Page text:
How Doggy Breath Could Save Your Pet’s Life

smiling dog

Disclaimer: The information provided in this article is not a substitute for professional veterinary help. See your veterinarian for advice suited specifically to your dog.

If you’re like most pet parents, you probably think your dog’s stinky breath is normal, so you ignore it. But doggy breath is an indication of infection that can be deadly if left untreated.

Dental disease is one of the most widespread issues plaguing dogs today—in fact, roughly 90% of dogs will have some degree of dental disease by the time they are just three years old, and often it arises even earlier. PetMD says neglecting dental care is the #2 cause of earlier death in our dogs.

We talked to one of the world’s leading pet dentists, Dr. Brook Niemiec, who is shedding light on why dental disease is so prevalent and what you need to be asking your vet about your pet’s oral health.

Doggy Breath is Not Normal

Stinky dog breath is not normal and indicates an infection in your dog's mouth.

Stinky dog breath is not normal and indicates an infection in your dog’s mouth.

Although most people just accept bad doggy breath as reality, it’s a glaring sign something is really wrong.

“We have been trained to think some degree of gum disease as being normal—it’s not normal,” Dr. Niemiec explains. “It’s a sign of infection, and if your dog has bad breath, it’s a sign of severe infection.”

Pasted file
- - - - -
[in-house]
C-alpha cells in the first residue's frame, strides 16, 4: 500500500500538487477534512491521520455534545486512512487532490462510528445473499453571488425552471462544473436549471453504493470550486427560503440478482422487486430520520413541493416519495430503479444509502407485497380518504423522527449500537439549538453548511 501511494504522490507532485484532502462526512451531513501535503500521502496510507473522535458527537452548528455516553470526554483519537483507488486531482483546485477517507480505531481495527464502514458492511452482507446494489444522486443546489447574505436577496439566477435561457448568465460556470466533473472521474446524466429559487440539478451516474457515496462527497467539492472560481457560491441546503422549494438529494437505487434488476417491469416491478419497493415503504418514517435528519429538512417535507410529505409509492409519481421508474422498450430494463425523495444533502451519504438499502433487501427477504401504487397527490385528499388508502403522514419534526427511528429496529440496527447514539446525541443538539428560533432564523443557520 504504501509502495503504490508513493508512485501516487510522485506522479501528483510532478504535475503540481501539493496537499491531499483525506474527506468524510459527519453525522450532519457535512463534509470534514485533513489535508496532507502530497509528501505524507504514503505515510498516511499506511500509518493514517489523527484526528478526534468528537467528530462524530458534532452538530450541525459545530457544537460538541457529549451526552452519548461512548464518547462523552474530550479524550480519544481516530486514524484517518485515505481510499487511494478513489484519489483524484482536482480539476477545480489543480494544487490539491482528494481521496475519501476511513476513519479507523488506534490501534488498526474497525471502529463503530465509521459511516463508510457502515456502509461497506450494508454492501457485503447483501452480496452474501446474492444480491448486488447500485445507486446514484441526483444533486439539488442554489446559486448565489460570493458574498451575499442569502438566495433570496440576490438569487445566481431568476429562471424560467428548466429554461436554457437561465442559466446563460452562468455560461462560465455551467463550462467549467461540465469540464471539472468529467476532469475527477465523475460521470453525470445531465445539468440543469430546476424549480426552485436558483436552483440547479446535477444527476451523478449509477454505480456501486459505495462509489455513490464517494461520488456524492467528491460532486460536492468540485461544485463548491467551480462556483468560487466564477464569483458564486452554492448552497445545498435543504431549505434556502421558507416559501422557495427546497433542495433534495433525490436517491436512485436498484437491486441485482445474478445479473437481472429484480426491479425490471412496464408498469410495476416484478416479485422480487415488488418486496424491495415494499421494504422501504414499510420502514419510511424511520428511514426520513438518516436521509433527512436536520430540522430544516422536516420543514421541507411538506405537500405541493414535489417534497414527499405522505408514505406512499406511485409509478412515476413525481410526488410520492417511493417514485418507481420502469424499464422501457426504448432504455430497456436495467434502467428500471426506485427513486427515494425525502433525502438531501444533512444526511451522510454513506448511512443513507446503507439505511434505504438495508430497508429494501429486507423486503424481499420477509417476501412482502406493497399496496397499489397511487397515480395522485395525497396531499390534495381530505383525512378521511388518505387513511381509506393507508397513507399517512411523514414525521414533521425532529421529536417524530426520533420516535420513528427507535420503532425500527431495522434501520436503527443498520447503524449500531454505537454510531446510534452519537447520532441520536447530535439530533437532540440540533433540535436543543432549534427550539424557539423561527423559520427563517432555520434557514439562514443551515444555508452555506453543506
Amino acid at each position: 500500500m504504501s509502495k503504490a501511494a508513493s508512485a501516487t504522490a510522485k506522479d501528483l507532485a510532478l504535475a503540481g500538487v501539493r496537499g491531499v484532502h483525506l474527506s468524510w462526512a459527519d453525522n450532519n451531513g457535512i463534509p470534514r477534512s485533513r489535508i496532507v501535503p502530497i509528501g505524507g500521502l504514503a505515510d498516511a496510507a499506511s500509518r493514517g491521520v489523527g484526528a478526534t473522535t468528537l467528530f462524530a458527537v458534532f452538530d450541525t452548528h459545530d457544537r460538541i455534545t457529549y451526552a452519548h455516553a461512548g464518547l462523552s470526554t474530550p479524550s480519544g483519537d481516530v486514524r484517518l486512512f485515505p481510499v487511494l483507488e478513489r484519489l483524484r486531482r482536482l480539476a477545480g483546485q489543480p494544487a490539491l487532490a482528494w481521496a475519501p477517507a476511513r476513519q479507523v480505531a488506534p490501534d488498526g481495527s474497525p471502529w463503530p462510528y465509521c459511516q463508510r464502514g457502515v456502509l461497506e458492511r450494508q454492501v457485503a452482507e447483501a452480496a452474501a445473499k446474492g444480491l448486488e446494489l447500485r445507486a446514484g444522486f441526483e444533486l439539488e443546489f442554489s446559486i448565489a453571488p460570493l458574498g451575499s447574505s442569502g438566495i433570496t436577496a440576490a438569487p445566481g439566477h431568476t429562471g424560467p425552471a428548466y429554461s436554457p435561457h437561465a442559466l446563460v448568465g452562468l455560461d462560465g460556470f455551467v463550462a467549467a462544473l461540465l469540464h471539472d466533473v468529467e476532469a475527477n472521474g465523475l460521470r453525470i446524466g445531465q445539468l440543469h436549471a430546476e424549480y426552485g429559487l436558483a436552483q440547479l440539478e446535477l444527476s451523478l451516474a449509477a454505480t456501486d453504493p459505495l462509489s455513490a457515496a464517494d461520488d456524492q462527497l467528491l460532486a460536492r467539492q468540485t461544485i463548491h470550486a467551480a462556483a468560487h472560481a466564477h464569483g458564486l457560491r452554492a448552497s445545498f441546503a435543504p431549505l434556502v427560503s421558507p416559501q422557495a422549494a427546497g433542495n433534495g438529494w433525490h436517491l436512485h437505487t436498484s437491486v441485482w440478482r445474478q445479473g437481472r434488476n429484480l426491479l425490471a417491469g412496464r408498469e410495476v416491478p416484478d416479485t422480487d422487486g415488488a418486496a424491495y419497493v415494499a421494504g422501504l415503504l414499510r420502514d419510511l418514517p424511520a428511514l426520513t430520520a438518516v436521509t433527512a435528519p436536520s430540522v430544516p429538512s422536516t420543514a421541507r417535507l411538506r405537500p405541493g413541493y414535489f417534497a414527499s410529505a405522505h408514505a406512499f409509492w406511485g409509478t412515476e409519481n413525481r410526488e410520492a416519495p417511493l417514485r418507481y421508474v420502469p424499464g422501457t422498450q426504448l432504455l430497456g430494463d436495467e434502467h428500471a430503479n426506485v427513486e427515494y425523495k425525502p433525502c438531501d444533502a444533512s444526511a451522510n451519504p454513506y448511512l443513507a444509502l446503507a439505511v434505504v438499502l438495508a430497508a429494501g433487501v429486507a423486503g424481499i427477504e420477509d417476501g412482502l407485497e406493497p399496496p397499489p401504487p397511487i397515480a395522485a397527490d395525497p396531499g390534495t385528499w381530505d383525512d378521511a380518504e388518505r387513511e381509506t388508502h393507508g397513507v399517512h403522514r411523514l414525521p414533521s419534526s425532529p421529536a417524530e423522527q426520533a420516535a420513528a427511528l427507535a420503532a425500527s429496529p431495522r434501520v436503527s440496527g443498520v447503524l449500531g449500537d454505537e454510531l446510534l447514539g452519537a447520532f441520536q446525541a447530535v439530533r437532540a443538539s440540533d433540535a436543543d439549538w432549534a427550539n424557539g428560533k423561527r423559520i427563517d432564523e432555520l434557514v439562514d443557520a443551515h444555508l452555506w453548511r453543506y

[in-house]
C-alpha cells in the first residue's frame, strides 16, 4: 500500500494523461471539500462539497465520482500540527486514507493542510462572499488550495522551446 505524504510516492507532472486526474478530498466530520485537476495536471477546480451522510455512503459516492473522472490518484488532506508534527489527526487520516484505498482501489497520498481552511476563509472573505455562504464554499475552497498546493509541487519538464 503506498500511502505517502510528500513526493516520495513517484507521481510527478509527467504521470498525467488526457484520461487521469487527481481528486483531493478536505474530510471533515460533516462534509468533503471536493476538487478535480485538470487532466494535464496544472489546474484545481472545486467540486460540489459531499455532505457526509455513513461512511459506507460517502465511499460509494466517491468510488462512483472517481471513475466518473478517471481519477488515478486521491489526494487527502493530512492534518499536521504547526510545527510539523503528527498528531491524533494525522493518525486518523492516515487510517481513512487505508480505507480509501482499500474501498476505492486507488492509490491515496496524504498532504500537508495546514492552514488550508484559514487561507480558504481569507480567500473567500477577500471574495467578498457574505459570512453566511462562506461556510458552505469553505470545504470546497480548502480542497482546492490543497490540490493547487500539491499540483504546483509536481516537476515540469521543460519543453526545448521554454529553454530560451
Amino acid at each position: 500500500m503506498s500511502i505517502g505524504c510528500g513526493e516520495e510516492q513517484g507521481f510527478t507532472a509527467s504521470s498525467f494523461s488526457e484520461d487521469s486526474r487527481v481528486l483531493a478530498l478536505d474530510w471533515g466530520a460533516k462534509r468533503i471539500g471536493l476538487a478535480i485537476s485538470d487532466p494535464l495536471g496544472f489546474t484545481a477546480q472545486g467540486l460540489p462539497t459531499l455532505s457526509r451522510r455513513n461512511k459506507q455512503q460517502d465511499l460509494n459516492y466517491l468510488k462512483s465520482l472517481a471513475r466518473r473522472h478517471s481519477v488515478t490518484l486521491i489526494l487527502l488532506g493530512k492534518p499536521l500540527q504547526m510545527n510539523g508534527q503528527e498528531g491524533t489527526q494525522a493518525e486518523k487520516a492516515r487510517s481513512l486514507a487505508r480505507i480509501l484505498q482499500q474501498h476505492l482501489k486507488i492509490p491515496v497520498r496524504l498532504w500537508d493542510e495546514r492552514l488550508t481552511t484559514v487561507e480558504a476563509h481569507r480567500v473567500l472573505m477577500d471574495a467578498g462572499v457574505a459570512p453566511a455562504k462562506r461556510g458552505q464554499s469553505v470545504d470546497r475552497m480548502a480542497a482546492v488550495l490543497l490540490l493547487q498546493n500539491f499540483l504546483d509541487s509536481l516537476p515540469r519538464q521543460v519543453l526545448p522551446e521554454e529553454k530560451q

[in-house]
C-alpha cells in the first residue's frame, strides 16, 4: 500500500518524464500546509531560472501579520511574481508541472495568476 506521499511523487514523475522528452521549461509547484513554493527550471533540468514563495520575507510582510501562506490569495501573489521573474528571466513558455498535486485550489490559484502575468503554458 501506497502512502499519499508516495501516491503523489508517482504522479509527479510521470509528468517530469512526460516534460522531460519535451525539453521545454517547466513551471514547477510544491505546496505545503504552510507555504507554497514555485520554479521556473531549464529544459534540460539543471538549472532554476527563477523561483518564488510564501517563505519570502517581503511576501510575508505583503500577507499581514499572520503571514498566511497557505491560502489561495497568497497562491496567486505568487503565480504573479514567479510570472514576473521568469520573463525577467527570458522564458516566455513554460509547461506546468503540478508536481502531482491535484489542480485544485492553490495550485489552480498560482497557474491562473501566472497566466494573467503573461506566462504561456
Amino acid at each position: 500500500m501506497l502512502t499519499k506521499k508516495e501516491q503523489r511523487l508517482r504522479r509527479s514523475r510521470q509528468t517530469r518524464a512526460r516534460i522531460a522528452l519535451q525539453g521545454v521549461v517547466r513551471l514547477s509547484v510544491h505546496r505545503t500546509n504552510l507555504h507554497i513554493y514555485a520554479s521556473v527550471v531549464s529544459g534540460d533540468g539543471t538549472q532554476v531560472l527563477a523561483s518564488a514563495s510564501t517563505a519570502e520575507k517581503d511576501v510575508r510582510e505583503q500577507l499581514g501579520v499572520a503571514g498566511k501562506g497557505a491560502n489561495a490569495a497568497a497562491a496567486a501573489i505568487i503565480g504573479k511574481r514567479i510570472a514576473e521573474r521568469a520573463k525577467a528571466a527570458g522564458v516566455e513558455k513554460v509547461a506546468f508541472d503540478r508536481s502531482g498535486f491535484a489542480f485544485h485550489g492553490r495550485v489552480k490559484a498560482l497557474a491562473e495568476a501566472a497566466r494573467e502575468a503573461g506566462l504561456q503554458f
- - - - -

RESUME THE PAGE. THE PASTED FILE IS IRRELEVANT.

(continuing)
Dr. Niemiec believes the common misconceptions about pet dental hygiene and health are due to lack of education.

“Less than one-third of veterinary schools actually have a vet dentist on staff,” Dr. Niemiec says. “The new grads are learning from people who graduated 20 or 30 years ago, and they didn’t get any dentistry training either. Almost all the dental knowledge is picked up off the street.

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The Best Way to Stop Dog Allergies

Itching, scooting, sneezing, redness—these are all signs your dog may be an allergy sufferer! Environmental allergies are on the rise for our furry friends but our dogs don’t have to suffer in silence. Yellow Dog Blog’s most recent article for Rover.com details how to spot and stop dog allergies with expert advice from veterinary dermatologist Dr. Nicole Eckholm.

You’ll learn what allergies might look like in your dog:

allergies collageWe talk about all the treatment options—yes, you can give your dog Benadryl but you must consult your vet for dosage information. Also learn about the most effective way to treat allergies—immunotherapy (a.k.a allergy shots). We’ll cover the testing process and what you can expect. Check it out!

allergy testing